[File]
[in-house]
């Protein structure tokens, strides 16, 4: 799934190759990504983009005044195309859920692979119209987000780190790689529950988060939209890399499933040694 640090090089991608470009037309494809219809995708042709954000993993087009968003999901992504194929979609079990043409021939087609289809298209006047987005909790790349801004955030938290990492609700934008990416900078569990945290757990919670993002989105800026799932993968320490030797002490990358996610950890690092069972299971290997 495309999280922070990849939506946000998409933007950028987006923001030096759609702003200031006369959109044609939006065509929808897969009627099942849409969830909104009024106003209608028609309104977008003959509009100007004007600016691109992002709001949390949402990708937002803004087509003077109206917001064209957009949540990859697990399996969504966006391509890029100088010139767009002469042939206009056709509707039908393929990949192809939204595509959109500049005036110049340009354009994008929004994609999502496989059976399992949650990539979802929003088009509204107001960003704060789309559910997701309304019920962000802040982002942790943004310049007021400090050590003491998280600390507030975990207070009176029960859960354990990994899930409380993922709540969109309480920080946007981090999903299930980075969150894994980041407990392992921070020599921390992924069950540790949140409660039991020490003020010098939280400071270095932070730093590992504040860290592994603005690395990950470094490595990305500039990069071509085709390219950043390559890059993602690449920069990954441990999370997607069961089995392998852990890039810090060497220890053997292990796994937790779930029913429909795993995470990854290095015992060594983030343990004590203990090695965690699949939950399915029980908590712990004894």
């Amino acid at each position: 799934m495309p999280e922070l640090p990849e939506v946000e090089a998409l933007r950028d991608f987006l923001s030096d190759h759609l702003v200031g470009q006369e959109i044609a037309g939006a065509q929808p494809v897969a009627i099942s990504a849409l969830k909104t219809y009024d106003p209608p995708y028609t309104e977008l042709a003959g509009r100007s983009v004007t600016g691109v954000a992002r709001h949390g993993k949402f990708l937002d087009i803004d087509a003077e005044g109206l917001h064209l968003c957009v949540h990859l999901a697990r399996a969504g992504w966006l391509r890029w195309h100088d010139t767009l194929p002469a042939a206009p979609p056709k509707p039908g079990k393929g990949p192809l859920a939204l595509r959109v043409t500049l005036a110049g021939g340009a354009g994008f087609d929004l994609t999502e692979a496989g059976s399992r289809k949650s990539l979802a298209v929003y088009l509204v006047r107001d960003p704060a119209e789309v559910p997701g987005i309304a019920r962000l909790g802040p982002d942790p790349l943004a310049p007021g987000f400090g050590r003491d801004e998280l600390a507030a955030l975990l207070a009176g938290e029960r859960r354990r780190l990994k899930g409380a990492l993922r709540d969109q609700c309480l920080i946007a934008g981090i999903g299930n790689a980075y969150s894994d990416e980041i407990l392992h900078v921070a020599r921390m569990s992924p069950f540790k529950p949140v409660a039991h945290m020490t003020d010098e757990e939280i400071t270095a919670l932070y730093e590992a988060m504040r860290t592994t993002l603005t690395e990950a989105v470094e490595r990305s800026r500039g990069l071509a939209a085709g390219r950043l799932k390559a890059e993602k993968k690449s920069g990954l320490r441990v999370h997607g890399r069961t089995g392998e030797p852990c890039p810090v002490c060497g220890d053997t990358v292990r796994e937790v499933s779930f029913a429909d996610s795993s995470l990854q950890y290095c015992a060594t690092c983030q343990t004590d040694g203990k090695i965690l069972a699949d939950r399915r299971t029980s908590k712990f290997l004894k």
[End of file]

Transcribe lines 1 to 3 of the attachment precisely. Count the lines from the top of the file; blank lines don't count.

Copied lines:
[in-house]
């Protein structure tokens, strides 16, 4: 799934190759990504983009005044195309859920692979119209987000780190790689529950988060939209890399499933040694 640090090089991608470009037309494809219809995708042709954000993993087009968003999901992504194929979609079990043409021939087609289809298209006047987005909790790349801004955030938290990492609700934008990416900078569990945290757990919670993002989105800026799932993968320490030797002490990358996610950890690092069972299971290997 495309999280922070990849939506946000998409933007950028987006923001030096759609702003200031006369959109044609939006065509929808897969009627099942849409969830909104009024106003209608028609309104977008003959509009100007004007600016691109992002709001949390949402990708937002803004087509003077109206917001064209957009949540990859697990399996969504966006391509890029100088010139767009002469042939206009056709509707039908393929990949192809939204595509959109500049005036110049340009354009994008929004994609999502496989059976399992949650990539979802929003088009509204107001960003704060789309559910997701309304019920962000802040982002942790943004310049007021400090050590003491998280600390507030975990207070009176029960859960354990990994899930409380993922709540969109309480920080946007981090999903299930980075969150894994980041407990392992921070020599921390992924069950540790949140409660039991020490003020010098939280400071270095932070730093590992504040860290592994603005690395990950470094490595990305500039990069071509085709390219950043390559890059993602690449920069990954441990999370997607069961089995392998852990890039810090060497220890053997292990796994937790779930029913429909795993995470990854290095015992060594983030343990004590203990090695965690699949939950399915029980908590712990004894």
């Amino acid at each position: 799934m495309p999280e922070l640090p990849e939506v946000e090089a998409l933007r950028d991608f987006l923001s030096d190759h759609l702003v200031g470009q006369e959109i044609a037309g939006a065509q929808p494809v897969a009627i099942s990504a849409l969830k909104t219809y009024d106003p209608p995708y028609t309104e977008l042709a003959g509009r100007s983009v004007t600016g691109v954000a992002r709001h949390g993993k949402f990708l937002d087009i803004d087509a003077e005044g109206l917001h064209l968003c957009v949540h990859l999901a697990r399996a969504g992504w966006l391509r890029w195309h100088d010139t767009l194929p002469a042939a206009p979609p056709k509707p039908g079990k393929g990949p192809l859920a939204l595509r959109v043409t500049l005036a110049g021939g340009a354009g994008f087609d929004l994609t999502e692979a496989g059976s399992r289809k949650s990539l979802a298209v929003y088009l509204v006047r107001d960003p704060a119209e789309v559910p997701g987005i309304a019920r962000l909790g802040p982002d942790p790349l943004a310049p007021g987000f400090g050590r003491d801004e998280l600390a507030a955030l975990l207070a009176g938290e029960r859960r354990r780190l990994k899930g409380a990492l993922r709540d969109q609700c309480l920080i946007a934008g981090i999903g299930n790689a980075y969150s894994d990416e980041i407990l392992h900078v921070a020599r921390m569990s992924p069950f540790k529950p949140v409660a039991h945290m020490t003020d010098e757990e939280i400071t270095a919670l932070y730093e590992a988060m504040r860290t592994t993002l603005t690395e990950a989105v470094e490595r990305s800026r500039g990069l071509a939209a085709g390219r950043l799932k390559a890059e993602k993968k690449s920069g990954l320490r441990v999370h997607g890399r069961t089995g392998e030797p852990c890039p810090v002490c060497g220890d053997t990358v292990r796994e937790v499933s779930f029913a429909d996610s795993s995470l990854q950890y290095c015992a060594t690092c983030q343990t004590d040694g203990k090695i965690l069972a699949d939950r399915r299971t029980s908590k712990f290997l004894k």